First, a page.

National Security Law

WILLIAM C. BANKS – National Security Laws describe the parameters following which the US government can project its power internationally.

How have the wars in Iraq and Afghanistan changed the government’s role in overseeing Intelligence agencies? 

The 9/11 attacks caused Congress and the President to recreate intelligence organization to include a czar – the Director of National Intelligence, whose job is to coordinate and oversee the intelligence agencies. The courts are compromised in reviewing the lawfulness of intelligence activities because of the demands of classification. The state secrets privilege effectively insulates some CIA actions from judicial review. An example of this development has been “extraordinary rendition.”

What international and domestic legal constraints exist with regard to the appropriate use of force across borders and within the national boundaries of sovereign nations?

The United States is bound by its Constitution and other domestic laws in using force abroad, and by incorporated international law. The latter includes treaties, e.g., the UN Charter, and international humanitarian law (the laws of war). The war on terror has shown that there are gaps in such laws when the U.S. fights nonstate enemies.

Does the US Constitution address the legal problems inherent to the ‘War on Terror,’ such as the CIA’s interrogation methods and the problems of trying US citizens engaged in terrorist activities?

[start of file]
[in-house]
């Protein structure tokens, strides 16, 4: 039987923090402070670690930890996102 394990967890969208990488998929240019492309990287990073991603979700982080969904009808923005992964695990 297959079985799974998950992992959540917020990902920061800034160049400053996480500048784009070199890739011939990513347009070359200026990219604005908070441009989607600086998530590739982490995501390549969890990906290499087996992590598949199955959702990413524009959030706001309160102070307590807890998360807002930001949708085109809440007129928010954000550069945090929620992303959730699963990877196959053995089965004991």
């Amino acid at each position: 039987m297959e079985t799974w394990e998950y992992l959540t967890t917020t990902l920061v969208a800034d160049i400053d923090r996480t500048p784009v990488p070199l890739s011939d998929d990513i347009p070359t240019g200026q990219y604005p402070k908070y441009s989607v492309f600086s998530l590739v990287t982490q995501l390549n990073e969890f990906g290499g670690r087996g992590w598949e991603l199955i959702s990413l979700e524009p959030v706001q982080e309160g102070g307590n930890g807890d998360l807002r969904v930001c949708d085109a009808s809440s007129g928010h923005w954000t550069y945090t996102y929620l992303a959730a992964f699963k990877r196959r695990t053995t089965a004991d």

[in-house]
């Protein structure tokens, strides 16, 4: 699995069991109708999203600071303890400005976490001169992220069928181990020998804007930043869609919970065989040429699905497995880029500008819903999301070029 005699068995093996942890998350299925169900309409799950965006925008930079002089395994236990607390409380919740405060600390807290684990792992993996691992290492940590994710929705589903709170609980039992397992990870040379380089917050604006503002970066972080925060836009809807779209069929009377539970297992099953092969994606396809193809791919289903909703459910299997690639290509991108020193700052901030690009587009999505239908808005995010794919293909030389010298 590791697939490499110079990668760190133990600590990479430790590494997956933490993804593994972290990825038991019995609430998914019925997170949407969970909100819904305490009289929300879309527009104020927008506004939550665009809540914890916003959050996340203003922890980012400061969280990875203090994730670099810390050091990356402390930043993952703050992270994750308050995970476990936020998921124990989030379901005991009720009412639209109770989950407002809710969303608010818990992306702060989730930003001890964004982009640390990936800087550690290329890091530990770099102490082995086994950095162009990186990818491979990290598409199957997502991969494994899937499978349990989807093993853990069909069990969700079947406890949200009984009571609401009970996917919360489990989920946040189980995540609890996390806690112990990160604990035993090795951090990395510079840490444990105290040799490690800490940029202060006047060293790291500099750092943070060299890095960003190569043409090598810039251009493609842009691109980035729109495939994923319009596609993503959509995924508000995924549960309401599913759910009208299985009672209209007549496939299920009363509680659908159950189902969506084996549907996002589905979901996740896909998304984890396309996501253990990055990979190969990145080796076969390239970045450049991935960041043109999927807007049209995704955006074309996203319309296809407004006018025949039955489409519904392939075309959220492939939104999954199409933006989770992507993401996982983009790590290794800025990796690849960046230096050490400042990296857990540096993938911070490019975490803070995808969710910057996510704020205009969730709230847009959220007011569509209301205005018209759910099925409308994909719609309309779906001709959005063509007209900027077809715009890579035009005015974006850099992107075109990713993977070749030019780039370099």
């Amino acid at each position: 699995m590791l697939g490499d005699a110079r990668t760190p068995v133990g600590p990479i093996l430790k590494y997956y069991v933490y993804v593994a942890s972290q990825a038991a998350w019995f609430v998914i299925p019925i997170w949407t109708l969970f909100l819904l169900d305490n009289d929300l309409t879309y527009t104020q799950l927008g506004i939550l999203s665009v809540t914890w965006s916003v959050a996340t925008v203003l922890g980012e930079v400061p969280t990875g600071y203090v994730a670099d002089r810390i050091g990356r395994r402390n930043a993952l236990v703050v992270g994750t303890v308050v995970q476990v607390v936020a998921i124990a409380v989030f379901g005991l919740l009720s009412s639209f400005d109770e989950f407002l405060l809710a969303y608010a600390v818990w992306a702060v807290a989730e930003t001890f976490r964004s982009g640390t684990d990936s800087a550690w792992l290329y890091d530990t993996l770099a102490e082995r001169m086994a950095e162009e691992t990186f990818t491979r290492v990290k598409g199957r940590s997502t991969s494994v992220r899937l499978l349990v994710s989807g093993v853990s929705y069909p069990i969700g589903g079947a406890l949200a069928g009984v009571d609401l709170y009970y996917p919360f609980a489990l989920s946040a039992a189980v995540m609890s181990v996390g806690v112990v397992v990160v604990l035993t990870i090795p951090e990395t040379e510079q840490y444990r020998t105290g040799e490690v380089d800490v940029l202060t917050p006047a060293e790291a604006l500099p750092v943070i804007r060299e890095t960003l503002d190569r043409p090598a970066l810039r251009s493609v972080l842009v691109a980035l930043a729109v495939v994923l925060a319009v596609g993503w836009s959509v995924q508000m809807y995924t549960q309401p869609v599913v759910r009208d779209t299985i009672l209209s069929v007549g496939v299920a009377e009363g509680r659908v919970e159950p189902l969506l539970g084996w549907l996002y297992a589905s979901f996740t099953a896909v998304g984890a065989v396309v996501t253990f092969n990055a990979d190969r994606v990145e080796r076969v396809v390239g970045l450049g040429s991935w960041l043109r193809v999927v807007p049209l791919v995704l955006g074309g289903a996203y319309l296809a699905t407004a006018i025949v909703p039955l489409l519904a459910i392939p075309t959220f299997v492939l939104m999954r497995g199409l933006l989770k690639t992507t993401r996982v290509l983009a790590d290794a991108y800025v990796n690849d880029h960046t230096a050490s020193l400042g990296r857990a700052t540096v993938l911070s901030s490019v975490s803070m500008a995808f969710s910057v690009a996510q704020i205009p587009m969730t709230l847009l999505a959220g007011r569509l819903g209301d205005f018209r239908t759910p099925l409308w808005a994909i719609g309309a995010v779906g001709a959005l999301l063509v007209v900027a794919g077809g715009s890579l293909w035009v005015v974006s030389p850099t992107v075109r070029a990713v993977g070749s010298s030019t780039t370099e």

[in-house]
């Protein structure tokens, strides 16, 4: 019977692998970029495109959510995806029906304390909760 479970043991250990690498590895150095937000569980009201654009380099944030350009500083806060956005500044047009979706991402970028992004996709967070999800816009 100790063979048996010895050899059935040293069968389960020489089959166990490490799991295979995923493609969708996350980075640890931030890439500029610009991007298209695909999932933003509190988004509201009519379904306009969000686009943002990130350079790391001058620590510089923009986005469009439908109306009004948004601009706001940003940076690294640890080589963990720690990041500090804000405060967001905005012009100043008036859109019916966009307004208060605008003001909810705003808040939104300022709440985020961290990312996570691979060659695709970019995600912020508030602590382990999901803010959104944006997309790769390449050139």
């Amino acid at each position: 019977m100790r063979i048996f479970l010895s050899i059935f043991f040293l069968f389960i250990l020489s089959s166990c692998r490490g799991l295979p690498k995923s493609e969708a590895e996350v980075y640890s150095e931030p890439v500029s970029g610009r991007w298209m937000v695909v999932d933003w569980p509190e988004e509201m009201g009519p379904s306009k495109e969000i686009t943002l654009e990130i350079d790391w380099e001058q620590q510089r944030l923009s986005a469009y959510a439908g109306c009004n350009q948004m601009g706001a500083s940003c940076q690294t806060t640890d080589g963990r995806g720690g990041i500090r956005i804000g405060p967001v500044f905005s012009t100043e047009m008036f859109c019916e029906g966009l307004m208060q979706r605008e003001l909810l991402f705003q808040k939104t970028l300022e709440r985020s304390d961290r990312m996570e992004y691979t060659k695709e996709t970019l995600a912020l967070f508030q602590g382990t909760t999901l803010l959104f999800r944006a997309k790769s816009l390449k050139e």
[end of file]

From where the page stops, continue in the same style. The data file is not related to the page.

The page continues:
The Constitution does not specifically address terrorism, nor interrogation. Limits on the government’s activities must be found in the Bill of Rights or in a lack of constitutional authority for government action.  Were it not for the Authorization for the Use of Military Force (AUMF), the executive branch would not have had as much authority to conduct the war on terror.

How do domestic and multinational legal institutions come into play during international conflict, conflict resolution, and arms control? 

The International Criminal Court (ICC), International Criminal Tribunal for the Former Yugoslavia (ICTY), and others impact the United States to the extent the U.S. accedes to their jurisdiction. We have not done so regarding the ICC.

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WILLIAM C. BANKS is the College of Law Board of Advisors Distinguished Professor at Syracuse University, and the director of Syracuse’s Institute for National Security and Counterterrorism. He has testified before the United States Congress about the legality of military drone-strikes overseas, and is also the Editor-in-Chief of the Journal of National Security Law & Policy.

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